guarantees, and bottlenecks. Yang and Garcia-Molina (2003) discussed super-peer
networks that introduce hierarchy into the network in which super-peers have
additional capabilities and duties in the network that may include indexing the
content of other peers. Queries are broadcasted among super-peers, and these
queries are then forwarded to leaf peers. Schlosser, Sintek, Decker and Nejdl
(2002) proposed HyperCup, a network in which a deterministic topology is
maintained and known of by all nodes in the network. Therefore, nodes at least
have an idea of what the network beyond their scope looks like. They can use this
globally available information to reach locally optimal decisions while routing and
broadcasting search messages. Content addressable networks (CAN) (Ratnasamy,
Francis, Handley, Karp, and Shenker, 2001) have provided significant
improvements for keyword search. If meta-information on a peer’s content is
available, this information can be used to organize the network in order to route
queries more accurately and for more efficient searching. Similarly, ontologies can
be used to bootstrap the P2P network organization: peers and the content that they
provide can be classified by relating their content to concepts in an ontology or
concept hierarchy. The classification determines, to a certain extent, a peer’s
location in the network. Peers routing queries can use their knowledge of this
scheme to route and broadcast queries efficiently.
Peer network layouts have also combined multiple ideas briefly mentioned
here. In addition, Nejdl et al. (2003) proposed a super-peer based layout for RDFbased
P2P networks. Similar to content addressable networks, super-peers index the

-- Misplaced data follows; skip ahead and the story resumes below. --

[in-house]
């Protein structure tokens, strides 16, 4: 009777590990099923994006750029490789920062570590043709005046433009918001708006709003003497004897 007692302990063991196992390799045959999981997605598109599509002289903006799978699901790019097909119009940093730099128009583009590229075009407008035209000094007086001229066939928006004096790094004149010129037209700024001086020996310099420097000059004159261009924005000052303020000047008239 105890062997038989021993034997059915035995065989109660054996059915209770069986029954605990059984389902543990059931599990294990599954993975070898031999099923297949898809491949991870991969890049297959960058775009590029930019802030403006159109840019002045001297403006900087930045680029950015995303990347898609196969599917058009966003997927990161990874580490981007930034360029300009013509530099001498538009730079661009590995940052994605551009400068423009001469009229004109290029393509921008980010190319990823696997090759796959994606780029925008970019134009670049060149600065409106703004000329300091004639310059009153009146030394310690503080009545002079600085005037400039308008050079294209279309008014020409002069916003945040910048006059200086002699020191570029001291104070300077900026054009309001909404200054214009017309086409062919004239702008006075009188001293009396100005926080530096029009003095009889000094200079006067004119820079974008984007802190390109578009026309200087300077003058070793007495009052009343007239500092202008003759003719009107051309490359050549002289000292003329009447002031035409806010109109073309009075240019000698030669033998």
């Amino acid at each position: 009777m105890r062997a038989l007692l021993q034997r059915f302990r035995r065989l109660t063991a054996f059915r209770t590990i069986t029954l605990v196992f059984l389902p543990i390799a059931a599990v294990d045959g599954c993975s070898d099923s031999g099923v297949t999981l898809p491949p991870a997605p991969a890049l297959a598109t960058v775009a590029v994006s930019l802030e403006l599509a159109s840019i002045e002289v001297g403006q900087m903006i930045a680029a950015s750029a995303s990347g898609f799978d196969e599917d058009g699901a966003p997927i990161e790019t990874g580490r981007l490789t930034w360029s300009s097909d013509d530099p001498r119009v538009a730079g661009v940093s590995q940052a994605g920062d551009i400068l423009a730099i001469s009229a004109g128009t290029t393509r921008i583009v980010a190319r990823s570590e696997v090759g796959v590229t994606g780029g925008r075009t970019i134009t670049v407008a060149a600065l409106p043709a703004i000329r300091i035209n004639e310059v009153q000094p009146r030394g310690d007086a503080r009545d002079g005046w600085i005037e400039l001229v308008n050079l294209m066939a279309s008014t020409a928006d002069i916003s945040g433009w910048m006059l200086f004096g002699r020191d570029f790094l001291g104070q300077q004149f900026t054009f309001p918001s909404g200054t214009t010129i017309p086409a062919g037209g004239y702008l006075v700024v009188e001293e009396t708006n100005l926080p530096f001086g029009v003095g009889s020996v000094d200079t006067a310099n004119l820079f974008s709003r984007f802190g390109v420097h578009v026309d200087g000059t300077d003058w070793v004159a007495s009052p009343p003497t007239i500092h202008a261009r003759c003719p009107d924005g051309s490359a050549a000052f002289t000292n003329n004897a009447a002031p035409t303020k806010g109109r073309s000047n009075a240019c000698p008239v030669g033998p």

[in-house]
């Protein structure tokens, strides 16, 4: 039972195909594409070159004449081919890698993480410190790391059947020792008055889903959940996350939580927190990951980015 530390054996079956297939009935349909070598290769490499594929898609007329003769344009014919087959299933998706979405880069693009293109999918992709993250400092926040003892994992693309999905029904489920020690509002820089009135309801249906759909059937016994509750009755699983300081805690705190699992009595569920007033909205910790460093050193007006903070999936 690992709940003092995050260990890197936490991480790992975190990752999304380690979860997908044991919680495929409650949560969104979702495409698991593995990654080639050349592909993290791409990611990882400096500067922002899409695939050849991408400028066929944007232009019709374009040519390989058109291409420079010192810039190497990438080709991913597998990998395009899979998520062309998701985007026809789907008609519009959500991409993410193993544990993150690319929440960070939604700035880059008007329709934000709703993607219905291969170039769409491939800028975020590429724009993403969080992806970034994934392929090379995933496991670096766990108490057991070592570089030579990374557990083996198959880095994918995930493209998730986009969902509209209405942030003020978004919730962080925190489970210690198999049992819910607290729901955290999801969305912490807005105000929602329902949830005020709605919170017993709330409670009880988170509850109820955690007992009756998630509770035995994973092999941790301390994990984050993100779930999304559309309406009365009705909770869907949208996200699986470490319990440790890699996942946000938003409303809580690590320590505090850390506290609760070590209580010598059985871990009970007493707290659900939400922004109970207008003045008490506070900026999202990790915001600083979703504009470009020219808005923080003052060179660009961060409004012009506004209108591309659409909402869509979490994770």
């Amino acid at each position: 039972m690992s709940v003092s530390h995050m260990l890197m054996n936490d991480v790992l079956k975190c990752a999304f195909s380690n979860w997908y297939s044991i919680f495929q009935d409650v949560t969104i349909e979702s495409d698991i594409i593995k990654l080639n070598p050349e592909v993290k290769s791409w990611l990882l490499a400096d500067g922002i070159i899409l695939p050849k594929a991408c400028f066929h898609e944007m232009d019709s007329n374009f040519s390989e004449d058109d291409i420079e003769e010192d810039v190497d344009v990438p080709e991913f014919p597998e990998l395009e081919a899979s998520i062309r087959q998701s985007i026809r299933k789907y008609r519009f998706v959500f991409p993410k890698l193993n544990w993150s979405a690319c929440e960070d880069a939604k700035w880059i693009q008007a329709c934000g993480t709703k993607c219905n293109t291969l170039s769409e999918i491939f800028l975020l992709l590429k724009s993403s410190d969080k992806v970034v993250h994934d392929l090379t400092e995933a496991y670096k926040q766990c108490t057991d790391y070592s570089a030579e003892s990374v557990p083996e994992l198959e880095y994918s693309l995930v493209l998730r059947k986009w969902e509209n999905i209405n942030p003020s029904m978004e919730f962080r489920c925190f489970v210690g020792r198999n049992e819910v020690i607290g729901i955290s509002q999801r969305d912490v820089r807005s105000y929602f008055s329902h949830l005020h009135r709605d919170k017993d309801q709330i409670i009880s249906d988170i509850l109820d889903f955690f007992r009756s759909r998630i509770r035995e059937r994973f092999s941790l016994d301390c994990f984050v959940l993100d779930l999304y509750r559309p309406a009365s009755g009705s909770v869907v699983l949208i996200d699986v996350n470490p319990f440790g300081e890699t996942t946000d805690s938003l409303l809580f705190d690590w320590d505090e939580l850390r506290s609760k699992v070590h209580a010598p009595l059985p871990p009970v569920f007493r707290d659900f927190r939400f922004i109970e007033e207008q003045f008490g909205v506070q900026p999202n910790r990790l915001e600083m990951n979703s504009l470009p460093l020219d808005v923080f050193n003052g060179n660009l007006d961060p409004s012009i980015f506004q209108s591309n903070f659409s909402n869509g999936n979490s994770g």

metadata context that the leaf peers have.

Efficient searching in P2P networks is very important as well. Typically, a P2P
node broadcasts a search request to its neighboring peers who propagate the request
to their peers and so on. However, this can be dramatically improved. For example,
Yang and Garcia-Molina (2003) have described techniques to increase search
effectiveness. These include iterative deepening, directed Breadth First Search, and
local indices over the data contained within r-hops from itself. Ramanathan,
Kalogeraki, and Pruyne (2001) proposed a mechanism in which peers monitor
which other peers frequently respond successfully to their requests for information.
When a peer is known to frequently provide good results, other peers attempt to
move closer to it in the network by creating a new connection with that peer. This
leads to clusters of peers with similar interests that allow to limit the depth of
searches required to find good results. Nejdl et al. (2003) proposed using the
semantic indices contained in super-peers to forward queries more efficiently. Yu
and Singh (2003) proposed a vector-reputation scheme for query forwarding and
reorganization of the network. Tang, Xu and Dwarkadas (2003) made use of data
semantics in the pSearch project. In order to achieve efficient search, they rely on a
distributed hash table to extend LSI and VSM algorithms for their use in P2P
networks.